Lake Titicaca Floating Islands

Not really knowing what to do, but knowing that we should visit lake Titicaca, our airBNB host arranged a two day tour for us, starting with visits to the floating islands on lake Titicaca, a homestay on Amantaní Island, and a trip to Taquile before coming back.

So after staying one night in Puno, we were picked up early the next morning by bus for our boat trip. After a presentation by the tour guide on the boat explaining how Lake Titicaca is the highest navigable lake in the world, we arrived at the first floating island, where the guide explained how the islands are built by the Uros people.The islands are basically made with plant material including reeds from the area, which are also a major food source for the Uros.

Once an island is built, I think he said it lasts for 20-25 years before they need to rebuild it. Every year, more reeds need to be laid down on the island to replace the ones flattened the year before.The islands were really impressive and we got to get out of the boat and walk around on a few of them.The clothing of the locals on the island was very distinct. We were surprised that in the cold weather (we had hats and jackets) the locals were still bare foot, but they had several layers under their skirts.Still, the people in the region are much more used to both the altitude and the temperatures being outside all the time.On the “big island” with the school, we stopped for some coca tea, made from the same plant which is used to produce cocaine. We had already been experiencing some altitude sickness in Puno and coca is supposed to help against it, which we found to be true.It was impressive that the locals even have a school out on the islands for young children, but if people want further education then they usually need to move into town back on land in Puno.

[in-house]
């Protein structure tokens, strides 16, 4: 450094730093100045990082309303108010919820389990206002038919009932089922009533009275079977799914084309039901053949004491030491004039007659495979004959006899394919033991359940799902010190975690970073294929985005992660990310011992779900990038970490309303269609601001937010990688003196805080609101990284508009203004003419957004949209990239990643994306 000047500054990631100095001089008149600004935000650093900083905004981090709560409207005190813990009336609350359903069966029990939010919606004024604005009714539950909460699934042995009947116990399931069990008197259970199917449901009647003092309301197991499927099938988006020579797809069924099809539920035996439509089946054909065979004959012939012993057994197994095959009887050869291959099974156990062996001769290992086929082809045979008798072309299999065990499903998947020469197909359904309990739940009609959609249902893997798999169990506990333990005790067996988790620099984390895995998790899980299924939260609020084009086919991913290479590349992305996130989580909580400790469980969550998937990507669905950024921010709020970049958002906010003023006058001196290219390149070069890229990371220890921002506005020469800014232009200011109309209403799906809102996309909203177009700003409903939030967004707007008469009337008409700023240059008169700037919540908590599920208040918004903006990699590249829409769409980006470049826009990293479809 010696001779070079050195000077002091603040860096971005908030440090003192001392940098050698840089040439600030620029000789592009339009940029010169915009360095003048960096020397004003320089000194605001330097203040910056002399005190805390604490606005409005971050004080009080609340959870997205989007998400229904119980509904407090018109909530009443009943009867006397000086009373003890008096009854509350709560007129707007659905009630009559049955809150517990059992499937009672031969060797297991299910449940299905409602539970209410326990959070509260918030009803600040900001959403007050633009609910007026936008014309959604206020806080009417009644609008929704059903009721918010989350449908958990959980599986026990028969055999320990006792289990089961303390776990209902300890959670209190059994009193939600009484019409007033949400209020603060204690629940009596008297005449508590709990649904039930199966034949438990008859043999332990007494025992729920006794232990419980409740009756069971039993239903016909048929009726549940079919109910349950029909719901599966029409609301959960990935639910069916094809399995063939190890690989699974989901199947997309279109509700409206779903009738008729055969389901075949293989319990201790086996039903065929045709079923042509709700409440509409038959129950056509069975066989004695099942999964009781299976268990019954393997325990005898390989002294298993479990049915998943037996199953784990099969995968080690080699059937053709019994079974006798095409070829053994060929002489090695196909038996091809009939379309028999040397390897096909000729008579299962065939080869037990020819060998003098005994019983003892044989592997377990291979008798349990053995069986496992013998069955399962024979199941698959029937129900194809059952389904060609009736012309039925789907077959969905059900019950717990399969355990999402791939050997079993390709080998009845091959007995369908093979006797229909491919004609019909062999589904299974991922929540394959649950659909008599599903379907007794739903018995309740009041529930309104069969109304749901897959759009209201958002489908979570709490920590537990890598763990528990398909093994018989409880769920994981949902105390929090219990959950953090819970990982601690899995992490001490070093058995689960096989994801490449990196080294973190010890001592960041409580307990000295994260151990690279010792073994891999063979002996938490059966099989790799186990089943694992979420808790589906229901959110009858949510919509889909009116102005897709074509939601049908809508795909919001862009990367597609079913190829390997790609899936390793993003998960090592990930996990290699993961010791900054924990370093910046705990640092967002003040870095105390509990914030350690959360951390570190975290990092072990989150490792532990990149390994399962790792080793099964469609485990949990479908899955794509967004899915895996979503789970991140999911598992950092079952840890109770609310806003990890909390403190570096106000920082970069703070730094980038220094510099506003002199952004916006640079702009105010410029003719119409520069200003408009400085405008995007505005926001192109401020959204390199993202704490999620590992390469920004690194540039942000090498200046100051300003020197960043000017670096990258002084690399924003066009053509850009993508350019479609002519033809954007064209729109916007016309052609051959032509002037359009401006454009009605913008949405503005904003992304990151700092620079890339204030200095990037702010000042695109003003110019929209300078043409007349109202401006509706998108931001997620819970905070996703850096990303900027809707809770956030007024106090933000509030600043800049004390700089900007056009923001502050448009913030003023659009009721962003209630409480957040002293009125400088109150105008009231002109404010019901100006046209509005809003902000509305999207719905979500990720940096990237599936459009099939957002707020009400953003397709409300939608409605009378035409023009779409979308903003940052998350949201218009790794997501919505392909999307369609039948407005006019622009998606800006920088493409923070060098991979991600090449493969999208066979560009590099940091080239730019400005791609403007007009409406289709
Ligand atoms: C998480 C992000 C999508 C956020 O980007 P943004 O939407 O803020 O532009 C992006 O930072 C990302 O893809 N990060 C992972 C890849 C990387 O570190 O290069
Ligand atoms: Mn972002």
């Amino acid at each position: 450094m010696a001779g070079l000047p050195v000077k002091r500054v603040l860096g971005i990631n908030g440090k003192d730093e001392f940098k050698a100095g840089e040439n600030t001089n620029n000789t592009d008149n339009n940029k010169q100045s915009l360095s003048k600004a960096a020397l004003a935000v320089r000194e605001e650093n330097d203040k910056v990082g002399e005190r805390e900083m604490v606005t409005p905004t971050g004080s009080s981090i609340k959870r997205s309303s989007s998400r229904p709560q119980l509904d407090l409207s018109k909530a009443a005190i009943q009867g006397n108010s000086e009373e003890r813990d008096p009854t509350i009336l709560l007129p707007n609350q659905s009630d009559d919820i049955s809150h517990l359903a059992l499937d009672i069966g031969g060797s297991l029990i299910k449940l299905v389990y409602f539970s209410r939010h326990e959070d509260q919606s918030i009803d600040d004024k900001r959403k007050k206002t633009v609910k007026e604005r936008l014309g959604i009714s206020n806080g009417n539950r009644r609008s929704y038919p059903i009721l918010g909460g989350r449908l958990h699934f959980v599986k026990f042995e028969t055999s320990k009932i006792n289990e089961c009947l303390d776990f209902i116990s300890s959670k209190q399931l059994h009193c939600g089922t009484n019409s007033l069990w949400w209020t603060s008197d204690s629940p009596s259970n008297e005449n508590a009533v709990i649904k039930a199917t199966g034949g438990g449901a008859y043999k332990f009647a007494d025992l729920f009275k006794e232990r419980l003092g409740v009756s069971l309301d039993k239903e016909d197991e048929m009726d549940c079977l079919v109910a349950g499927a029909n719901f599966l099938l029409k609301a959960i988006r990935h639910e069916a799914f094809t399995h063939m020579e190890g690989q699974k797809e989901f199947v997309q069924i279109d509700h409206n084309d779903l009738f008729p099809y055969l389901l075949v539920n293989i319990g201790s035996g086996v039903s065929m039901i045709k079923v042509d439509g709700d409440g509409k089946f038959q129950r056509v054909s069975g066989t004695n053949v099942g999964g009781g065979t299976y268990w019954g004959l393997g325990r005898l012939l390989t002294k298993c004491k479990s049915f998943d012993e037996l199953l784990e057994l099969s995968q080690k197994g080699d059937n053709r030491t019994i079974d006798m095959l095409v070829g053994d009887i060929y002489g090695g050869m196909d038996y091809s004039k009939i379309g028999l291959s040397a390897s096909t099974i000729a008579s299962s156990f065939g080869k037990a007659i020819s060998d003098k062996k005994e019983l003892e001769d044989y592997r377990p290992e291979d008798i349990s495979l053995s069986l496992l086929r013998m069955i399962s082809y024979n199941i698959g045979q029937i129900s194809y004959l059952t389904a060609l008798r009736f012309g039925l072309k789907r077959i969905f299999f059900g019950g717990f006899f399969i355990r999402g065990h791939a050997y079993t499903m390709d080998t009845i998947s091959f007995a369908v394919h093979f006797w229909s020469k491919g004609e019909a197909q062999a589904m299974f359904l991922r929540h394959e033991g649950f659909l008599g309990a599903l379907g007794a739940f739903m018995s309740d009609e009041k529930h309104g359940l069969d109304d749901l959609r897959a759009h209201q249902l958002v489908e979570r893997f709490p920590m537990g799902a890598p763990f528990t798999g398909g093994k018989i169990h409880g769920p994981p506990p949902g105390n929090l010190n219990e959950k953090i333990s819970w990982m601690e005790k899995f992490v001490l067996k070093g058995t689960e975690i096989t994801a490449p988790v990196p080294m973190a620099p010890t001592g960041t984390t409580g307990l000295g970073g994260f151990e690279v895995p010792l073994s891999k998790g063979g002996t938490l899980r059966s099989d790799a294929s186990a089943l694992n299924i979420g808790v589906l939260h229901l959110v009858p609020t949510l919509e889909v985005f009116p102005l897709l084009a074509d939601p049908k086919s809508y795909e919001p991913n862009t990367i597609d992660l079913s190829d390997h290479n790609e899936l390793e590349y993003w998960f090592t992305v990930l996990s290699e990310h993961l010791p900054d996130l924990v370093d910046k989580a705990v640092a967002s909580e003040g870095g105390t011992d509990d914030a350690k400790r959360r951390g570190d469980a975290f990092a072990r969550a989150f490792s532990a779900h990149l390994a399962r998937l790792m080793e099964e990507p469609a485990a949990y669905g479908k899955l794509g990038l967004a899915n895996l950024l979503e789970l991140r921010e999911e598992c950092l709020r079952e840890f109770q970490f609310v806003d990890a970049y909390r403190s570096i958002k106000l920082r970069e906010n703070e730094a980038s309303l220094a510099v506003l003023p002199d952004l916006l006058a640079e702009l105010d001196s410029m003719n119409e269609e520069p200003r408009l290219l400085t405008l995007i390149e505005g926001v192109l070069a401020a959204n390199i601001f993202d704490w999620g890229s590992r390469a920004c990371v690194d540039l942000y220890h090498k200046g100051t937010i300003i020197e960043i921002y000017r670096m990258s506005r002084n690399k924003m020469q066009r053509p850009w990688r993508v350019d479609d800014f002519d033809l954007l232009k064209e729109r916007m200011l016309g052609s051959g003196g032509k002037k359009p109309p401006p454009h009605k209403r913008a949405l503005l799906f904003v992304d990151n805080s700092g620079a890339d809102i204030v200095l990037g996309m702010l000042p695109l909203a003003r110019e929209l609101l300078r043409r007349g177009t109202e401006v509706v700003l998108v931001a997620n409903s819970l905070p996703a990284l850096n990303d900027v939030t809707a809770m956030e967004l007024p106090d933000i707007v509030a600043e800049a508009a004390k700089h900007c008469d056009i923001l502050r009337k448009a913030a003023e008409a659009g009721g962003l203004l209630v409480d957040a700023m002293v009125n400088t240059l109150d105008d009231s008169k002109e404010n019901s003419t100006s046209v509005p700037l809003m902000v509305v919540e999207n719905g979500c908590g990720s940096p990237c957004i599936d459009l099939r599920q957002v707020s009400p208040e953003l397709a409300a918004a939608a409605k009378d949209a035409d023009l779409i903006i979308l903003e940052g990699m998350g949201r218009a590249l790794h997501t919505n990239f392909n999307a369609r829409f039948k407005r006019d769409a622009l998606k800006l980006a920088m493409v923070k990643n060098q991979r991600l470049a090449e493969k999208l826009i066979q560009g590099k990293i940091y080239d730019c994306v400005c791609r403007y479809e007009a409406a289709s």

Some want to go and some want to stay. I mean, they even have TV on the islands, so it’s not like they are living in the dark. I think some of the electricity was acquired through solar panels on the roofs.Kay and I enjoying the sun warming us up a little.After awhile it was time to get back on the boat and head to Amantaní island for our homestay.If you have time around Peru, I definitely recommend visiting the lake. Some tours are day trips, so you could shorten your stay, but I’m so glad that we did our overnight homestay. It was such a special experience. More about that soon!

More from our trip to Peru:

Puno, Peru

Friends recommended Puno and the surrounding lake of Titicaca as some of the best parts of Peru, so in my haste to plan our holidays, I booked three nights in Puno without much of a plan of what to do.

In reality, I should have looked into activities a bit more (usually that’s Kay’s job) because we would have been fine with 1-2 nights in Puno and been able to fit in a trip south to Colca Canyon to see live condors.

Also important, we planned extra time to adjust to the altitude in Cusco before our trek to Machu Picchu without realizing that Puno (our first stop) was actually already 3800m and our homestay took us hiking to 4200m, which we were totally not prepared for! As a result, both Kay and I suffered some altitude sickness in Puno and in the end, we didn’t need the extra days in Cusco because we had already acclimated enough for our trek.Puno was COLD. We were expecting chill in Peru, but it was downright freezing, without heating in our airBNB or homestay. They had a lot of blankets, so sleeping was fine, but brrrrr, we were so cold for most of our time in Puno!We  headed to the lake as soon as we arrived. Lake Titicaca is the highest navigable lake in the world and it was very impressive and beautiful!The weather was a little so-so during our whole stay and shortly after we arrived for dinner the first night, it started pouring in the square outside the restaurant.At the advice of our very helpful airBNB host, we left for a one night homestay trip which was incredible and extremely memorable. It rained a lot the night we were gone and when we got back, it poured some more in Puno.